Al Gore and Bill Bradley
Endorse Some Domestic Partnership Rights
A remarkable sign of the new millennium is how "of course" domestic partnership rights have become for national Democratic leaders. Most decidedly, this "of course" does not include the dreaded "M" word!
How did this happen?
While Gore's heart is in the right place, and probably Bradley's too, the main motive is not altruism. It's likely that no one can become President as a Democrat without mobilizing the gay men and lesbian women in the largest urban centers: New York, Los Angeles, Chicago, San Francisco, Boston and more. The GLBTQ vote plays a big role in the Democratic primaries in those states.
The classic risk:
moving left for the spring primaries
may make it harder
to occupy the middle for the fall general election
The basic formula for Democratic candidates for president is simple: be left enough to inspire the party faithful in the primaries in the spring, with promises of a new world and great reforms. Then elbow your way into the middle for the general election in the fall, where you also need the votes of independents to win. In the fall, make your Republican seem as extreme right as possible. Clinton is of course the grand master of this strategy. Clinton promised health reform to the liberals, supported gun control, supported abortion rights and pledged to let gays serve in the military. AND he called for welfare reform, called for reducing welfare rolls, called for a strong military, and defended the death penalty. It worked like a charm---up to the point where he tried to actually deliver on a few of the liberal promises! He found himself largely blocked by a Republican Congress.
Whether Gore or Bradley wins the Democratic nomination, the Republicans will savage them for being gay friendly. That is the inevitable risk of having to move leftward to win the primaries---if you go too far left, you can have trouble elbowing your way back into the center.
The wonders of competition
in the heat of primary battles
Generally speaking, Gore is has been a much stronger advocate for GLBTQ people: for that high profile, he has earned the endorsement of HRC. In the heat of the primary battles, both men became public advocates of a "NO" vote on the Knight Amendment in California (it would ban California recognition of out-of-state same sex marriages). Both men endorse some kind of domestic partnership, which is critical in that over 1000 rights of marriage are defined in federal (not state!) law. Lastly, in Vermont, Gore upstaged Bradley with a stronger statement in support of gays serving in the military---the statement was in fact too strong for Gore's success in the fall election. He quickly backtracked on it somewhat. But gay men and lesbian women heard the passion in his voice as he "overstepped" the bounds that the military has put on its civilian bosses.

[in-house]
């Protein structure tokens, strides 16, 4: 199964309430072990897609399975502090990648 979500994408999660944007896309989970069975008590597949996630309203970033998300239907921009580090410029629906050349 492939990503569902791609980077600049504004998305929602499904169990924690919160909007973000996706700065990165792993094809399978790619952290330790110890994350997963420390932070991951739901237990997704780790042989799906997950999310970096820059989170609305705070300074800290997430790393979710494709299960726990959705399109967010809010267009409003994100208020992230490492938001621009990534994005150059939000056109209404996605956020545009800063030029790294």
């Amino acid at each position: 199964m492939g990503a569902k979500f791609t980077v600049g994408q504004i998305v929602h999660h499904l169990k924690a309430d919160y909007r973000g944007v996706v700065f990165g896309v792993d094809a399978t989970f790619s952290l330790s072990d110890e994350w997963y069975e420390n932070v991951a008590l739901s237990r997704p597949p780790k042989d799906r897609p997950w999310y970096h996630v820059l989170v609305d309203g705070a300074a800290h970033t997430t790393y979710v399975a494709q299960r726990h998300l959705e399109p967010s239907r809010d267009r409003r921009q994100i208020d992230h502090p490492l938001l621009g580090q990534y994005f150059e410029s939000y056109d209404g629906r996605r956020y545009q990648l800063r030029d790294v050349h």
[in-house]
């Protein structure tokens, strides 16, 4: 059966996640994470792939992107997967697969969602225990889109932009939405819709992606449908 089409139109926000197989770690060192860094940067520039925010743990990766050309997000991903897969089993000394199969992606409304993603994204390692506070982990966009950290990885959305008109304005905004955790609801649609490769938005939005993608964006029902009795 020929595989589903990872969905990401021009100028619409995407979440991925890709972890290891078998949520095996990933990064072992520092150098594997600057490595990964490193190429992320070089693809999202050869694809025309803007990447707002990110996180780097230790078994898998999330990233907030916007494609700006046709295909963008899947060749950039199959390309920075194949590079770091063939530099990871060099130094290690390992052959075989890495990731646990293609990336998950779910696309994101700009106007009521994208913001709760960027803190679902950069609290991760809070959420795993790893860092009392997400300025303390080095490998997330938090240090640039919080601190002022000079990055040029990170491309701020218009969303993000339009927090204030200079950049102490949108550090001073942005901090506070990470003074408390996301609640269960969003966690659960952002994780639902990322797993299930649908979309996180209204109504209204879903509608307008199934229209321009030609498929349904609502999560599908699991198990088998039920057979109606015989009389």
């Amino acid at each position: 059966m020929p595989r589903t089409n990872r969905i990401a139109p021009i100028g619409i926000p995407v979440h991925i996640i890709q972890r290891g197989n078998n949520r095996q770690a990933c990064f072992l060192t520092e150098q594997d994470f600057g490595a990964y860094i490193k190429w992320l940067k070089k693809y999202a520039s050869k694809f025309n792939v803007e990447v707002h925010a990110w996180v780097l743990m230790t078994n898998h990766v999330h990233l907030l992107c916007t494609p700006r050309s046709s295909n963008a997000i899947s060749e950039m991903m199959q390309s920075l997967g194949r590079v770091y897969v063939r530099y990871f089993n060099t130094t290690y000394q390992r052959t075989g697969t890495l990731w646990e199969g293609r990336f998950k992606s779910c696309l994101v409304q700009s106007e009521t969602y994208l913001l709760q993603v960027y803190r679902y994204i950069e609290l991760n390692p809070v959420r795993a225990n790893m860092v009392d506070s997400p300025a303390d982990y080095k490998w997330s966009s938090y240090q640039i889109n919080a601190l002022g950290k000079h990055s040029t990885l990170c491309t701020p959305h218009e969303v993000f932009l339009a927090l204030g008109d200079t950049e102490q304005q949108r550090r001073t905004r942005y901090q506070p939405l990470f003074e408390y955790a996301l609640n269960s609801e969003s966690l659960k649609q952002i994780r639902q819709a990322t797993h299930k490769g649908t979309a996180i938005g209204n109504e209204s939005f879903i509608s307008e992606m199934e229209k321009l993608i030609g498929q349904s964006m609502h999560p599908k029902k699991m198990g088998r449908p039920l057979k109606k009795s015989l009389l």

The dog that didn't bark
Bradley's and Gore's campaigns have discovered that domestic partnership rights ARE NOW in the middle (how far we have come since the same sex marriage lawsuit began in 1991 with Bill Woods, Dan Foley and 3 couples!). Gore received much negative press for his strong support of gays in the military, but neither candidate received any coverage of their support of domestic partnership rights (the latter just aren't controversial enough!). You can be sure that the pollsters for both Bradley and Gore MEASURED the effect of the domestic partnership position---its pros and its cons, the votes won and the votes lost. And the pollsters for both concluded the same: it will help them win.